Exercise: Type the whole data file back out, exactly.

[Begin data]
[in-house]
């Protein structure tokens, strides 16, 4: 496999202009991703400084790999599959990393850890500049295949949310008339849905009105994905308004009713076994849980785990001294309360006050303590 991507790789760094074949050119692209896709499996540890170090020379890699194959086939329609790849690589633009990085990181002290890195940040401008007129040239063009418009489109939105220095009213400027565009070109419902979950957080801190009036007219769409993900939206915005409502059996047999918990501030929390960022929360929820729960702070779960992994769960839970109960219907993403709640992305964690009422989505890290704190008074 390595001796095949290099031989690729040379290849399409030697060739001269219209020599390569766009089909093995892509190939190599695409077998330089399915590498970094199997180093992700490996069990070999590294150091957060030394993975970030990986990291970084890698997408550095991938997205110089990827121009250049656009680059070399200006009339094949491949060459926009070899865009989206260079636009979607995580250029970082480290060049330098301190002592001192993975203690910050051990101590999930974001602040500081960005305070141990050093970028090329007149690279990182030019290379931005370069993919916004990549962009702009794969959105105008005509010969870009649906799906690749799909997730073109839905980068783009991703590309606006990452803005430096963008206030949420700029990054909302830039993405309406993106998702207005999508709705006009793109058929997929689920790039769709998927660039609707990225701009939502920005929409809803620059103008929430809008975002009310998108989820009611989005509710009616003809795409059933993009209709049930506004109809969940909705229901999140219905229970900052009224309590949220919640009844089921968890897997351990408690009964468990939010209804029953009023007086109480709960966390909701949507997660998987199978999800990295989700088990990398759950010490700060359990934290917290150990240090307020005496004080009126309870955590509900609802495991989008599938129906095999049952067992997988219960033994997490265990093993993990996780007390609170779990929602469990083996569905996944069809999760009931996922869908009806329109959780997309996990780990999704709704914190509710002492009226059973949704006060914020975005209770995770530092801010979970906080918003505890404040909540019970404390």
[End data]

[in-house]
């Protein structure tokens, strides 16, 4: 496999202009991703400084790999599959990393850890500049295949949310008339849905009105994905308004009713076994849980785990001294309360006050303590 991507790789760094074949050119692209896709499996540890170090020379890699194959086939329609790849690589633009990085990181002290890195940040401008007129040239063009418009489109939105220095009213400027565009070109419902979950957080801190009036007219769409993900939206915005409502059996047999918990501030929390960022929360929820729960702070779960992994769960839970109960219907993403709640992305964690009422989505890290704190008074 390595001796095949290099031989690729040379290849399409030697060739001269219209020599390569766009089909093995892509190939190599695409077998330089399915590498970094199997180093992700490996069990070999590294150091957060030394993975970030990986990291970084890698997408550095991938997205110089990827121009250049656009680059070399200006009339094949491949060459926009070899865009989206260079636009979607995580250029970082480290060049330098301190002592001192993975203690910050051990101590999930974001602040500081960005305070141990050093970028090329007149690279990182030019290379931005370069993919916004990549962009702009794969959105105008005509010969870009649906799906690749799909997730073109839905980068783009991703590309606006990452803005430096963008206030949420700029990054909302830039993405309406993106998702207005999508709705006009793109058929997929689920790039769709998927660039609707990225701009939502920005929409809803620059103008929430809008975002009310998108989820009611989005509710009616003809795409059933993009209709049930506004109809969940909705229901999140219905229970900052009224309590949220919640009844089921968890897997351990408690009964468990939010209804029953009023007086109480709960966390909701949507997660998987199978999800990295989700088990990398759950010490700060359990934290917290150990240090307020005496004080009126309870955590509900609802495991989008599938129906095999049952067992997988219960033994997490265990093993993990996780007390609170779990929602469990083996569905996944069809999760009931996922869908009806329109959780997309996990780990999704709704914190509710002492009226059973949704006060914020975005209770995770530092801010979970906080918003505890404040909540019970404390």